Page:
But Kostelnik tells SBB he was also having trouble connecting with his customers:
“They’re first time riders, but they’re not first time riders that are stepping up to the plate to hear about the community or join the community. They’re sort of strange outsider, know-it-all lonely people who aren’t really part of our community, and I don’t know where to begin with them.”
It’s not all sour grapes. Kostelnik will continue to run 20/20 Cycles just up the E Union hill and plans to include some electric bike models in his inventory. Continue reading
As a global brand stumbles with as much focus on fashion as cycling, Capitol Hill’s Metier is setting its own pace with a new partner on E Union.
Metier’s Todd Herriott tells CHS the decision to link up with Seattle “sustainable” sandwich shop concern Homegrown was a natural combination and will help keep the food and drink in Metier’s “Coffee and Racing” concept.
“We learned a lot,” Herriott said of Metier’s three years in the food and drink business after it opened its new headquarters combining a cafe, bike gym, and training center on E Union in late 2015. One of the lessons, Herriott said, was to find a partner to put Metier’s space more fully to use with good food connected to the space’s cycling culture. Continue reading
Seattle has found it a major challenge to create much of its planned bike infrastructure but one important new feature for riders headed for Capitol Hill via Interlaken Blvd will be celebrated with a ribbon cutting Saturday.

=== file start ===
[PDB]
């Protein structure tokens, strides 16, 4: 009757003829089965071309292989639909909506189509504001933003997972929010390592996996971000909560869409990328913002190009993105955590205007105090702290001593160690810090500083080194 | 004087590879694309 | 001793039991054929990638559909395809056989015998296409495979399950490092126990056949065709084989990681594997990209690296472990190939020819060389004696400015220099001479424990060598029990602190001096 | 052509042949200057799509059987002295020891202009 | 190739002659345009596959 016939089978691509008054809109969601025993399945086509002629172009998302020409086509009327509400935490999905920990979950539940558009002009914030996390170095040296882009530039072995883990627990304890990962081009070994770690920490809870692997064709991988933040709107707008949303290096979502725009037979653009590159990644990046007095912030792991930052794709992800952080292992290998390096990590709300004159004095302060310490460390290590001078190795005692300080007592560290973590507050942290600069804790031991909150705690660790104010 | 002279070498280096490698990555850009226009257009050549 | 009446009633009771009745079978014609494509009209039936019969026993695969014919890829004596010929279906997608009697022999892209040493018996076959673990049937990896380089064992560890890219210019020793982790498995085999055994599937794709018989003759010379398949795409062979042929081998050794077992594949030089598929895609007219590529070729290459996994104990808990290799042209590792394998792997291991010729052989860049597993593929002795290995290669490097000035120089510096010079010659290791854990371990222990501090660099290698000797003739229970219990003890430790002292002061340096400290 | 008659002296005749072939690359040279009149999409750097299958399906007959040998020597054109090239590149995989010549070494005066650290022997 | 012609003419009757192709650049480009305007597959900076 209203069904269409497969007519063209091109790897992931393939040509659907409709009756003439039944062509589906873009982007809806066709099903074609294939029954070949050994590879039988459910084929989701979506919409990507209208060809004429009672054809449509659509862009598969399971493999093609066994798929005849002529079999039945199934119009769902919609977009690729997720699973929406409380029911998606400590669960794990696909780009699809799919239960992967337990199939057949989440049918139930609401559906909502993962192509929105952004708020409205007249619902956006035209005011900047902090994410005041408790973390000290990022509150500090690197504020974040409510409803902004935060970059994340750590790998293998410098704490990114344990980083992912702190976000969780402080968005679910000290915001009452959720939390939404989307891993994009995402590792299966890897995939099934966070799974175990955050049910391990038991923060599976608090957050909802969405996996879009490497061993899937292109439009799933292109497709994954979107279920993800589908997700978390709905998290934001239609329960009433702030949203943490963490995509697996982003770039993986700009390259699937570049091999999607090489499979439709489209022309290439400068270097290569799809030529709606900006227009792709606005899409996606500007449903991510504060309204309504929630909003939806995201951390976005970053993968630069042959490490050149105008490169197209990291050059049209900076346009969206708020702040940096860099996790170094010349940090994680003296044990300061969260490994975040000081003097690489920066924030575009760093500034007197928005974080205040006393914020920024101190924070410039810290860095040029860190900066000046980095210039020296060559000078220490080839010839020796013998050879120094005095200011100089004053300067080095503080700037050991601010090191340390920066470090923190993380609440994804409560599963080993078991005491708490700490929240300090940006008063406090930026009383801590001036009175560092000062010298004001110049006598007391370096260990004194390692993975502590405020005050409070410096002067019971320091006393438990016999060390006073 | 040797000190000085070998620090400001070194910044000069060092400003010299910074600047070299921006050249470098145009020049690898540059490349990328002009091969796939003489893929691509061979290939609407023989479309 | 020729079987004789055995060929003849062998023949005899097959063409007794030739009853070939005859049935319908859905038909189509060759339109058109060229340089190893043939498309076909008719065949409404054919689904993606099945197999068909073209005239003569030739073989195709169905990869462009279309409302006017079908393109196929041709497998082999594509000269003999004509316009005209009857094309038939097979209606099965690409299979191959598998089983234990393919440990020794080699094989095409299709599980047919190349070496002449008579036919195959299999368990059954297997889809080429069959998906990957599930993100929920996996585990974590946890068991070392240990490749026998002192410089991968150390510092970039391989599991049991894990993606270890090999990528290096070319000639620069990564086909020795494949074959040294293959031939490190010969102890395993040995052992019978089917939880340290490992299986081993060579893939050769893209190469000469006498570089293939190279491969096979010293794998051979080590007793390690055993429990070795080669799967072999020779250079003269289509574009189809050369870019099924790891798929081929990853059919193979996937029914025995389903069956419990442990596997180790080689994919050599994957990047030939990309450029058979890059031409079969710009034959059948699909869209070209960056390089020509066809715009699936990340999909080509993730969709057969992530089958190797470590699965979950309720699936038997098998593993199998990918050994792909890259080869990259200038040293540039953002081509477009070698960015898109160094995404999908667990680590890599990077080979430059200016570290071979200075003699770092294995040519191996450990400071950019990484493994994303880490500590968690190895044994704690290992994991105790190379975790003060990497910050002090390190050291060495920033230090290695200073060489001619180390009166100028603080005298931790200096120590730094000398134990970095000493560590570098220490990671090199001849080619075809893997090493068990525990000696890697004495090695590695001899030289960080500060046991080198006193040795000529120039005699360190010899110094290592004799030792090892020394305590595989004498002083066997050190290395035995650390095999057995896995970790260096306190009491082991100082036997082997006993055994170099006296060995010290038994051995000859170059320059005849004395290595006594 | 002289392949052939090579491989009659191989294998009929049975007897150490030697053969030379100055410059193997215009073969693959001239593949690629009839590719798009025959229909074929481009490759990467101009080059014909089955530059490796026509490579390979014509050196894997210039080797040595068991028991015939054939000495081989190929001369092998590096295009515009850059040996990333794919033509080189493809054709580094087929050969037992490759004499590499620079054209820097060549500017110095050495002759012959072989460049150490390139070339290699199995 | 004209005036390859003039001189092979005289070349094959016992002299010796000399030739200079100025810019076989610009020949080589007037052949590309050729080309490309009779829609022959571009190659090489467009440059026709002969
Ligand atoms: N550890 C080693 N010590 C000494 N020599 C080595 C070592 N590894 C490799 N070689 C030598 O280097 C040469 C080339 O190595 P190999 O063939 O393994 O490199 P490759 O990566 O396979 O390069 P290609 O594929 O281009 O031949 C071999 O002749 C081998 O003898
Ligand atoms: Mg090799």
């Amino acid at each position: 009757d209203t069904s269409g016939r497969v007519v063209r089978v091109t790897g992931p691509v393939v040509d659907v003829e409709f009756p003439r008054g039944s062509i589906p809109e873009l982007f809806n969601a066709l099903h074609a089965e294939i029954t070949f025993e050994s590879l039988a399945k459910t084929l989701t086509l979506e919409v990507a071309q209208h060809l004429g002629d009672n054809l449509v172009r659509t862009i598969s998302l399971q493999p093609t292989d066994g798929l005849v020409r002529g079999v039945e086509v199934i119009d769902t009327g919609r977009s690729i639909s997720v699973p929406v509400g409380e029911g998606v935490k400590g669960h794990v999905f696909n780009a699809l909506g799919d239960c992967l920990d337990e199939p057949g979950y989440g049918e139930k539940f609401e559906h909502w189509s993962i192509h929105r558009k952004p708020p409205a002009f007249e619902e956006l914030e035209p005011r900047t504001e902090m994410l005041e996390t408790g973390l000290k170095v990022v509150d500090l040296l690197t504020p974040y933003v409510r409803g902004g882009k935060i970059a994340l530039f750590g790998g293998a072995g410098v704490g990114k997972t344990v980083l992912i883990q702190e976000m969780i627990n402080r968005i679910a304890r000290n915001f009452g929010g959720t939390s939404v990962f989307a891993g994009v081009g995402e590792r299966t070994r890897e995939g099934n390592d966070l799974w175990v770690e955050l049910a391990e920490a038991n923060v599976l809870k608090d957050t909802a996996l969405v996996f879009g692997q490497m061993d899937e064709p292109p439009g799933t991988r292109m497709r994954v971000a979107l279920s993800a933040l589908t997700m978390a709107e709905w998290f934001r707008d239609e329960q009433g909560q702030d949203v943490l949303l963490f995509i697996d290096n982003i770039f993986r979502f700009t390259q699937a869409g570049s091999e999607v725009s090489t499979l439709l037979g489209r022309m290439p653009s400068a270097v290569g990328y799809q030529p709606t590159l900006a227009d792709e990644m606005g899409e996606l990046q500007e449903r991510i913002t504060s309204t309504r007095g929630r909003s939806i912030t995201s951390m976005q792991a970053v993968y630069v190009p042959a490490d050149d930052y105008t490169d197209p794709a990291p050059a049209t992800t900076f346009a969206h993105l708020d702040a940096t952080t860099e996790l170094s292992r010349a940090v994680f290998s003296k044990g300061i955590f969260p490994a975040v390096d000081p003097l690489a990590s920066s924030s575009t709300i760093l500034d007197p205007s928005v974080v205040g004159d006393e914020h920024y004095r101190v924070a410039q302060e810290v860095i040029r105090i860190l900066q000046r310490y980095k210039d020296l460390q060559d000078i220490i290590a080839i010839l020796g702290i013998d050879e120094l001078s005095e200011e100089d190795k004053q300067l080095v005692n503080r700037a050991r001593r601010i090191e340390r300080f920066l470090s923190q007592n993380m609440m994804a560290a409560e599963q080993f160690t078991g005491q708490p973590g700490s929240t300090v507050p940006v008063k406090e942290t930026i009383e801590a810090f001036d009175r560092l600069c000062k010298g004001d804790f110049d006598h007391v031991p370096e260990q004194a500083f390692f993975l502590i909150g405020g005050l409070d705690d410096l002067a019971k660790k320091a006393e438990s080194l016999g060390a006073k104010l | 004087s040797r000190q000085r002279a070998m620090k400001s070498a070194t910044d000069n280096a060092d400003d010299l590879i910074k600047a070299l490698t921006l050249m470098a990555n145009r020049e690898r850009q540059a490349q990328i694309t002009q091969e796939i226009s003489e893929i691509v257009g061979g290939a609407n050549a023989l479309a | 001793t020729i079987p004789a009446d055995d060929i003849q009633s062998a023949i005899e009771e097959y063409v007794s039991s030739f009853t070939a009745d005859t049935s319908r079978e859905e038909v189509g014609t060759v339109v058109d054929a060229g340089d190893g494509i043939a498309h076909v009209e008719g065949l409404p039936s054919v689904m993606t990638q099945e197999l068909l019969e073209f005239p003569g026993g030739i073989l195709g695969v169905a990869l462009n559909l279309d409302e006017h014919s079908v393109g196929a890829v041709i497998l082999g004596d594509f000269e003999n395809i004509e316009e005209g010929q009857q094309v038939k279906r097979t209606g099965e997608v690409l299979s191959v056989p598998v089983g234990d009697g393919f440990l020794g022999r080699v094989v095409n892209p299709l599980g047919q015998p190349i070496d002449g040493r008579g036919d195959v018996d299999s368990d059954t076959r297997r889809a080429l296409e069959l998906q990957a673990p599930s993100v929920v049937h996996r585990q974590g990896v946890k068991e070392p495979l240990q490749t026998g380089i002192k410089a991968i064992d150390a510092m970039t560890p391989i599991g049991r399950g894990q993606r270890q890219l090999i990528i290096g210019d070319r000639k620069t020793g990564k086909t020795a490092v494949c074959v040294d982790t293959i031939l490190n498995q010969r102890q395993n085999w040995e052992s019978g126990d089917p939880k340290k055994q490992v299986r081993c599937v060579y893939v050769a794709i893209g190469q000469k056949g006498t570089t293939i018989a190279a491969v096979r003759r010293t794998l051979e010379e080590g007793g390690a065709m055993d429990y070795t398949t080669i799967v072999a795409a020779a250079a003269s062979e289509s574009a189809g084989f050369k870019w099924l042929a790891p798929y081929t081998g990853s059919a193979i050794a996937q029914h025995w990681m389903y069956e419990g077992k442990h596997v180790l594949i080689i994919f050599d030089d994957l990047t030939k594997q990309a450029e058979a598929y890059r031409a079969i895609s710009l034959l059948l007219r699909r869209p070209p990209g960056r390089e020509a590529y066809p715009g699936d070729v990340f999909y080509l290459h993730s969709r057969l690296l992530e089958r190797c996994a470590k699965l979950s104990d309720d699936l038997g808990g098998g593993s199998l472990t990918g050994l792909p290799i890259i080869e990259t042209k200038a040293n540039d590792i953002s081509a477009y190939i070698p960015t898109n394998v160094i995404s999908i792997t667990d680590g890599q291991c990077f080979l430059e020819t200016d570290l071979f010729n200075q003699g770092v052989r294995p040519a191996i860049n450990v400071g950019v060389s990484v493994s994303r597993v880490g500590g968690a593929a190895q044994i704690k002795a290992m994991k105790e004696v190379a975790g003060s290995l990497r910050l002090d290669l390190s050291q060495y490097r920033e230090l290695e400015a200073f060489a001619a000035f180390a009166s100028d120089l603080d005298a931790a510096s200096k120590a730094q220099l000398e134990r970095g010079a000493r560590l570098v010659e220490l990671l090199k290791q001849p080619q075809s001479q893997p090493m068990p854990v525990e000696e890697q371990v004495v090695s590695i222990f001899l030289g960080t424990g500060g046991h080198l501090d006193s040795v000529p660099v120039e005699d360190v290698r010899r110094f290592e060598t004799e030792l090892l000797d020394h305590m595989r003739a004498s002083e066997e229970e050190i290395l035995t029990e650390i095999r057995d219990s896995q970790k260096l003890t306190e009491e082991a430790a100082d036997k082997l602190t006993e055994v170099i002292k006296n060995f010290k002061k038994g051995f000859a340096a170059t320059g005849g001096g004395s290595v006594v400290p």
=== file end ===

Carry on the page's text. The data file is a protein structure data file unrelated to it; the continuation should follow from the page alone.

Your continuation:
The celebration for the newly completed Interlaken Park Path and Stair Upgrade will begin this Saturday at 9:30 AM (PDF) at the corner of Boyer and Howe. Continue reading
A couple of Capitol Hill armed robbery suspects put Seattle’s robust bike share system to use for their getaway in at least one of two early morning gunpoint hold-ups reported over the weekend.
According to East Precinct radio broadcasts, a man was held up by a suspect brandishing a black handgun just after 5:30 AM Saturday morning near the QFC at Pike and Broadway. The suspect described as a white male in his 20s, around 5’7″, with a thin build, and wearing a black hat, black coat, and ripped blue jeans reportedly left the scene along with an accomplice riding Lime bikes.
The male and female duo were last seen headed west on Pike on the bikes. They were not wearing helmets. Continue reading
Seattle’s next era of bike share is about to begin and it will be powered, oddly enough, by competition between the two largest providers of motor vehicle “share” services.
Uber and Lyft will join existing vendor Lime with bikes for rent on the streets of Seattle with the fleets expected to ramp up by spring 2019, the Seattle Department of Transportation announced. Continue reading
(Images: Alex Garland/Capitol Hill Housing)
Quick, before the Seattle urbanists muck it up. Capitol Hill Housing is proclaiming the first big community workshop on shaping protected Pike/Pine bike lanes a big success and organizers are collecting feedback on some of the design questions and opportunities that emerged in the October session.
CHS reported here on the effort to bring biking advocates, urbanists, neighbors, and business representatives together for a planning session to set the early tone and framework for a much needed effort to create safe cycling infrastructure between Broadway and downtown. Continue reading